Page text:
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A day before the elections for the 17th Knesset, the political system is suffering from profound uncertainty: Defying all logic, the number of floating voters - people who have not yet decided which party to vote for - rose sharply this week, to 28 seats, from 18 seats last week.

Nevertheless, the overall balance of power has not changed. According to this week's Haaretz-Channel 10 News survey, Kadima, headed by Acting Prime Minister Ehud Olmert, will win 36 seats, unchanged from last week. Labor, headed by Amir Peretz, has gained strength, to 18 seats, but Likud, headed by Benjamin Netanyahu, remains stuck at 14 seats.

Despite the media circus surrounding Avigdor Lieberman's Yisrael Beiteinu Party, the survey actually found a sharp drop in his support this week, to seven seats, down from nine last week. In contrast, National Union-National Religious Party surged, from nine seats to 12.

There was little change in support for other parties. The poll gave Shas 11 seats, United Torah Judaism six, Meretz six, Hadash two, Balad two, and the United Arab List-Movement for Arab Renewal four. The merger between the UAL and Ahmed Tibi's party is liable to make this list the largest Arab faction in the next Knesset.

Once again, the polls showed the Pensioners' List on the verge of entering the Knesset, with two seats; almost all of its support has come from former Labor voters. However, all the other small parties - the Green Party, Uzi Dayan's Tafnit, Green Leaf, Shinui and Hetz - failed to cross the electoral threshold.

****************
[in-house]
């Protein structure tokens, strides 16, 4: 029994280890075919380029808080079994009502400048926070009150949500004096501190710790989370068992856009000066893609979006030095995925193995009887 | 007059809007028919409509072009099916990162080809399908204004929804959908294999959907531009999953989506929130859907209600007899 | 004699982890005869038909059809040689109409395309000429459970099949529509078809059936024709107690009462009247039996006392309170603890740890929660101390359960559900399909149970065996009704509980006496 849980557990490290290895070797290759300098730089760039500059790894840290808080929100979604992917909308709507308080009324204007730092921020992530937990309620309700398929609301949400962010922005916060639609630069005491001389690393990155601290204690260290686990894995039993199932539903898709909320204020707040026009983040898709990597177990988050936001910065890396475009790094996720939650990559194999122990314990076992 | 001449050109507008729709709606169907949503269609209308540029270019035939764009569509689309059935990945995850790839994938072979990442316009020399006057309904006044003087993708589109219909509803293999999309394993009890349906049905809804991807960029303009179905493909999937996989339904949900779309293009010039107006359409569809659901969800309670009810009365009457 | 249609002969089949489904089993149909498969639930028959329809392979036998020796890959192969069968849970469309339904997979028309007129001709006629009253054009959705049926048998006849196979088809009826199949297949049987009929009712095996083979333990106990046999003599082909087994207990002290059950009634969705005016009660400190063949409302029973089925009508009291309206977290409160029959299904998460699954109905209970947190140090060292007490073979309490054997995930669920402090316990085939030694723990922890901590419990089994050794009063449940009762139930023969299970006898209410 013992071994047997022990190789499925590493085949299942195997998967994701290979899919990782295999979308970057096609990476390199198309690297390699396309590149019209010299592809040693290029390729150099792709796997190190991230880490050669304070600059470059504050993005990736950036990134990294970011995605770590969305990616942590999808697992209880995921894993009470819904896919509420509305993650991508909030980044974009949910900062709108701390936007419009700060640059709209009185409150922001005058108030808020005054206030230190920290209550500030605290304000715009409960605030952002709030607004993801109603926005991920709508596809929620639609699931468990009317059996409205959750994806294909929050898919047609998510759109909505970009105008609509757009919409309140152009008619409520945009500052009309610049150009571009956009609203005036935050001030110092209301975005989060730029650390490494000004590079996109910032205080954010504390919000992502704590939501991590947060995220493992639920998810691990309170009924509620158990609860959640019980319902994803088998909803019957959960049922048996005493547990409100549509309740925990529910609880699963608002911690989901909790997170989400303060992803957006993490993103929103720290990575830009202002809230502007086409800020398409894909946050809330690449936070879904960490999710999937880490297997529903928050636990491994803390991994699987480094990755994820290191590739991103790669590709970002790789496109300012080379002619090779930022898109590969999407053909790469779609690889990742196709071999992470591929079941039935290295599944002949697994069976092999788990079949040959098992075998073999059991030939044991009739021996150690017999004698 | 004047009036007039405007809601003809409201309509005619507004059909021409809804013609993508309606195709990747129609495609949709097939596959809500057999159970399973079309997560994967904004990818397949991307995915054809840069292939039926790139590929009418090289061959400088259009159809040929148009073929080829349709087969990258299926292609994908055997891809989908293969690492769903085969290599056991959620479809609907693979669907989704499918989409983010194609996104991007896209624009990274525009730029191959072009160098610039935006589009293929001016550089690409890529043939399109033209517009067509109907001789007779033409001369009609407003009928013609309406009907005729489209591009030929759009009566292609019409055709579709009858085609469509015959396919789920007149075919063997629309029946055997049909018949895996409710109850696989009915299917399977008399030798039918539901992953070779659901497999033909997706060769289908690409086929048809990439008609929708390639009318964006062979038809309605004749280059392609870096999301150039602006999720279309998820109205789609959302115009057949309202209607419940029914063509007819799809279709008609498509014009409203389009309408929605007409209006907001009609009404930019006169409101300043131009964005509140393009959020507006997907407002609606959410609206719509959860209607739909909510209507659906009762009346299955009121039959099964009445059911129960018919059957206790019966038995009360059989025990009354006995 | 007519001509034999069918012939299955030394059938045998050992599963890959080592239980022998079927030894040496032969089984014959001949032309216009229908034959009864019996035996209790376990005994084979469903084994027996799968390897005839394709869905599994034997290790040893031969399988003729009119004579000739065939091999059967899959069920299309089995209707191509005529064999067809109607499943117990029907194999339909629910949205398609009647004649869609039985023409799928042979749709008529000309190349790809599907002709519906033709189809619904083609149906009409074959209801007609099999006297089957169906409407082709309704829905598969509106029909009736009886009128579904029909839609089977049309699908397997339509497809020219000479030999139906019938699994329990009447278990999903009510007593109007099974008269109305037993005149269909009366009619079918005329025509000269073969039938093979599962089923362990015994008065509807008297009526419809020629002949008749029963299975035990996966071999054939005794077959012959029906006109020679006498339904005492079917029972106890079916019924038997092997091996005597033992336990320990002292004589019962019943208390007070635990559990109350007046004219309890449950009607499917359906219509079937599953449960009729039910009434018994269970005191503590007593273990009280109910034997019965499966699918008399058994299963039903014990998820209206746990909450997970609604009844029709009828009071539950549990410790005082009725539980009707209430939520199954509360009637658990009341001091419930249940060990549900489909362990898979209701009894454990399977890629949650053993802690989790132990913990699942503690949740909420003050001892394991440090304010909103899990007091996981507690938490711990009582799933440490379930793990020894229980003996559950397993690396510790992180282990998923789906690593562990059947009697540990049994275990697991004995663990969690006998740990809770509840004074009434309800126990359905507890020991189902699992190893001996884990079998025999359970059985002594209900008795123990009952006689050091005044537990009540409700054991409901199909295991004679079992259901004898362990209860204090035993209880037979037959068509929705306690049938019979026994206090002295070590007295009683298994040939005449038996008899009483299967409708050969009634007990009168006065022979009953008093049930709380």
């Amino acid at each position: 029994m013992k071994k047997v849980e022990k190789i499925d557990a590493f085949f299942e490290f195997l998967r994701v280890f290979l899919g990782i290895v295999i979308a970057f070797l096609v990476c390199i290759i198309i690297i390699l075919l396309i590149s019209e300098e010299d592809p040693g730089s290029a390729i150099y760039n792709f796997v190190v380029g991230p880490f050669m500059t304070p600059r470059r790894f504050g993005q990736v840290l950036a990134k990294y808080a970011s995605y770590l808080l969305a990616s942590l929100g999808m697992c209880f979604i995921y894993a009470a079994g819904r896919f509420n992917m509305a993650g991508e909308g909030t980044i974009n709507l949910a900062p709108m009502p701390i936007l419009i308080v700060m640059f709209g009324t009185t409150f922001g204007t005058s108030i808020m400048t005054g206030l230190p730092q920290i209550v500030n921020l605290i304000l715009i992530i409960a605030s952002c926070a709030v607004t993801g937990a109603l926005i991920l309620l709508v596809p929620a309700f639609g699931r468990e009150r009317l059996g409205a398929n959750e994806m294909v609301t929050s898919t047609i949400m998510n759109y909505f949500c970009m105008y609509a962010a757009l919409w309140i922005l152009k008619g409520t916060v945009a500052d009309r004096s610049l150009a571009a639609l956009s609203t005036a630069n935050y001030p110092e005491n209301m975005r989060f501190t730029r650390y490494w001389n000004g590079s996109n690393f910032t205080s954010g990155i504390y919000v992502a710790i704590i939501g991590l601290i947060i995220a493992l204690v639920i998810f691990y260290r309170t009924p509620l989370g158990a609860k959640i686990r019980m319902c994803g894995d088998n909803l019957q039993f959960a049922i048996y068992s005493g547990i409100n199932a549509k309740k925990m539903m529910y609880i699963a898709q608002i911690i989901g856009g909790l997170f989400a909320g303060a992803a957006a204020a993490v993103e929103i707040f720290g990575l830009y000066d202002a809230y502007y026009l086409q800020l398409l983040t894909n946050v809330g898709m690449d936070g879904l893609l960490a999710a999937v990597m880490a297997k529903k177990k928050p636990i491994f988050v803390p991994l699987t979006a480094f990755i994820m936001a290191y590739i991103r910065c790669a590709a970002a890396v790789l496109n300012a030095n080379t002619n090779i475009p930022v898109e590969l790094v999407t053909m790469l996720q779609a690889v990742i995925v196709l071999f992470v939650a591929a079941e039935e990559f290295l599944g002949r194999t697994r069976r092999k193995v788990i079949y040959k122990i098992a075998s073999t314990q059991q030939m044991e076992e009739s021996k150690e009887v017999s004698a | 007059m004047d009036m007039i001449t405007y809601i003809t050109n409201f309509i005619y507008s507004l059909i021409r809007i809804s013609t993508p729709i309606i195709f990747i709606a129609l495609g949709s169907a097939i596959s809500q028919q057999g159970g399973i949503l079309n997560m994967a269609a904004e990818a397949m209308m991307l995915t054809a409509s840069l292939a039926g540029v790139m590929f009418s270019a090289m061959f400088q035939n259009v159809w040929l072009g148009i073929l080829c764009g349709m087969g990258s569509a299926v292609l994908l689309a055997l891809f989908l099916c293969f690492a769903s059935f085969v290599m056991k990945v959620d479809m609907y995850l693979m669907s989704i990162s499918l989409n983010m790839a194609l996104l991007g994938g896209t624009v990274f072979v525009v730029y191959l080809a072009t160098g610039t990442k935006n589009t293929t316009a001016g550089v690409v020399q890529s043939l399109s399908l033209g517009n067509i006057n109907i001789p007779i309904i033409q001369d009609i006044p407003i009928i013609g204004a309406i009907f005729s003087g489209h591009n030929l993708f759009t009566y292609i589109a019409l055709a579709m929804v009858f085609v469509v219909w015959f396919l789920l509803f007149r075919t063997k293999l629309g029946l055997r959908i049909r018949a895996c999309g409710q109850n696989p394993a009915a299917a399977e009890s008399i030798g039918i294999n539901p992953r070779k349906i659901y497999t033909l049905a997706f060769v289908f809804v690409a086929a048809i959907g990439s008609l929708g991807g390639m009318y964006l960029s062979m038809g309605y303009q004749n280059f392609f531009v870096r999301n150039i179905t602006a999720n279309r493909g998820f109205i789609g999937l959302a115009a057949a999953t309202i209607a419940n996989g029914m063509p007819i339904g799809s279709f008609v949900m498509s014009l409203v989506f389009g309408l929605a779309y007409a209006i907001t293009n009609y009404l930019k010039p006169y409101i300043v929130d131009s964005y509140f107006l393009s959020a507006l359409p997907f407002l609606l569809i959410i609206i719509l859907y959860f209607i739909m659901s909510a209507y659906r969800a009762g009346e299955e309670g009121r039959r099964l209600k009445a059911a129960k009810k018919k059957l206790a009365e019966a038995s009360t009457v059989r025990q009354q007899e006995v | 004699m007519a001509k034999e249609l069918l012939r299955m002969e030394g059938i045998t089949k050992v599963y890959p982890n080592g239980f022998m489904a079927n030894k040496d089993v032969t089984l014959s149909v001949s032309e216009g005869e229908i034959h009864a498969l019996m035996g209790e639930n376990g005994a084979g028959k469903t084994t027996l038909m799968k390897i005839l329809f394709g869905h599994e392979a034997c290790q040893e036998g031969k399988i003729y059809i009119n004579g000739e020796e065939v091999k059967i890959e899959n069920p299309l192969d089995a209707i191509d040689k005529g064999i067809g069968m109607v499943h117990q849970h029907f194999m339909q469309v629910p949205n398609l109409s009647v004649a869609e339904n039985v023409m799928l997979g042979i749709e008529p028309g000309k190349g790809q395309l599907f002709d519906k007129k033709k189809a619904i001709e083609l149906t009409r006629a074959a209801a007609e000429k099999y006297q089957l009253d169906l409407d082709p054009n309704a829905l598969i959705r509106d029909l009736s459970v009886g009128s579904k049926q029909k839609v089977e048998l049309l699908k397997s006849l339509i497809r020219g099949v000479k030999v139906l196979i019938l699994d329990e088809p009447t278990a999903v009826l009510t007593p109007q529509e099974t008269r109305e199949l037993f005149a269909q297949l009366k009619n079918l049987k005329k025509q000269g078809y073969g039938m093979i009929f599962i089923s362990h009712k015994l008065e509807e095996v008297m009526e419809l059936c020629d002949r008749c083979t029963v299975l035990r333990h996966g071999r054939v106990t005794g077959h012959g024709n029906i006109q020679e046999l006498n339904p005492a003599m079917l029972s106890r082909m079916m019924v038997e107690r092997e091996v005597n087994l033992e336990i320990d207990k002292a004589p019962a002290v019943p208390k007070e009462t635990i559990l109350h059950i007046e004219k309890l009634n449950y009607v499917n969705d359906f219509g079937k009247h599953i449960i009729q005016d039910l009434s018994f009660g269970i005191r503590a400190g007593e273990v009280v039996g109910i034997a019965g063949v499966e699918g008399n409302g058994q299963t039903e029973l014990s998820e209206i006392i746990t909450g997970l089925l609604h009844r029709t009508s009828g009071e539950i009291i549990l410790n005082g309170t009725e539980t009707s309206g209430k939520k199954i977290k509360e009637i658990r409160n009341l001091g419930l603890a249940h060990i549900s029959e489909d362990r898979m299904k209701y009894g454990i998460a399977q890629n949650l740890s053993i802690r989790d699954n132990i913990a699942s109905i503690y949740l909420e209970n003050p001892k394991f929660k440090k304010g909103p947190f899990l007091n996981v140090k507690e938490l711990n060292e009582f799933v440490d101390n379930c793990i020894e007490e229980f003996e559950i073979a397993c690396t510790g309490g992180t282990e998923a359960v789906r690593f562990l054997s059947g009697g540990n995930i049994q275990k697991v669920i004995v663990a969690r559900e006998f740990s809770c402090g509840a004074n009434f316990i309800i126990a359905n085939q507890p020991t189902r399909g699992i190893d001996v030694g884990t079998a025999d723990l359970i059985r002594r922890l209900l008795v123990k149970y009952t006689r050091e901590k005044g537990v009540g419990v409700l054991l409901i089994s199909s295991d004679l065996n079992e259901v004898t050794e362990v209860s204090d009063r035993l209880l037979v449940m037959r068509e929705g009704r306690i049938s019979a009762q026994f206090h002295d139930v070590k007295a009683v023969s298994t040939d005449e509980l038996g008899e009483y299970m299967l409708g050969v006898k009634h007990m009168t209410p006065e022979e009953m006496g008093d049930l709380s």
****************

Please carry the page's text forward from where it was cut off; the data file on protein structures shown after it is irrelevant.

If these results prove accurate, Olmert will have no trouble setting up a stable coalition that supports his unilateral withdrawal plan. Such a coalition would center around Kadima and Labor (54 seats); Meretz's six seats would bring the total up to 60. The rightist-religious bloc, in contrast, has only 50 seats, according to the poll, while the leftist bloc - consisting of Labor, Meretz and the Arab parties - has a mere 32 seats. Thus neither Netanyahu nor Peretz will be in any position to form a government.

However, it is impossible to overlook the differences in the results obtained by the various surveys published yesterday or due to be published today. These differences stem from the large number of floating votes: Every polling company uses a different method to distribute these votes among the parties. Therefore, one cannot rule out the possibility that the actual election results will be different - perhaps even very different - from those predicted by the polls.

Kadima will be very happy if the polls prove accurate. In recent weeks, the party's strength has fallen sharply, and its leaders believe that 35 to 36 seats is the minimum needed to form a stable government in which Kadima controls most of the major portfolios.

Labor, in contrast, was disappointed: Peretz believes with all his heart that the party will win at least 20 seats, and he does not understand why none of the polls reflect the warmth with which he has been greeted across the country.

The survey was conducted by the Dialog company, under the supervision of Pro. Camil Fuchs of Tel Aviv University's statistics department. It included a fairly broad sample of 800 people, which produces a margin of error of less than 3 percent. However, because it was conducted between 3 and 6:30 P.M. - unlike previous polls, which ended at about 8:30 P.M. - it did not reach people who get home only after 6:30 P.M., and this might have caused some distortion of the results.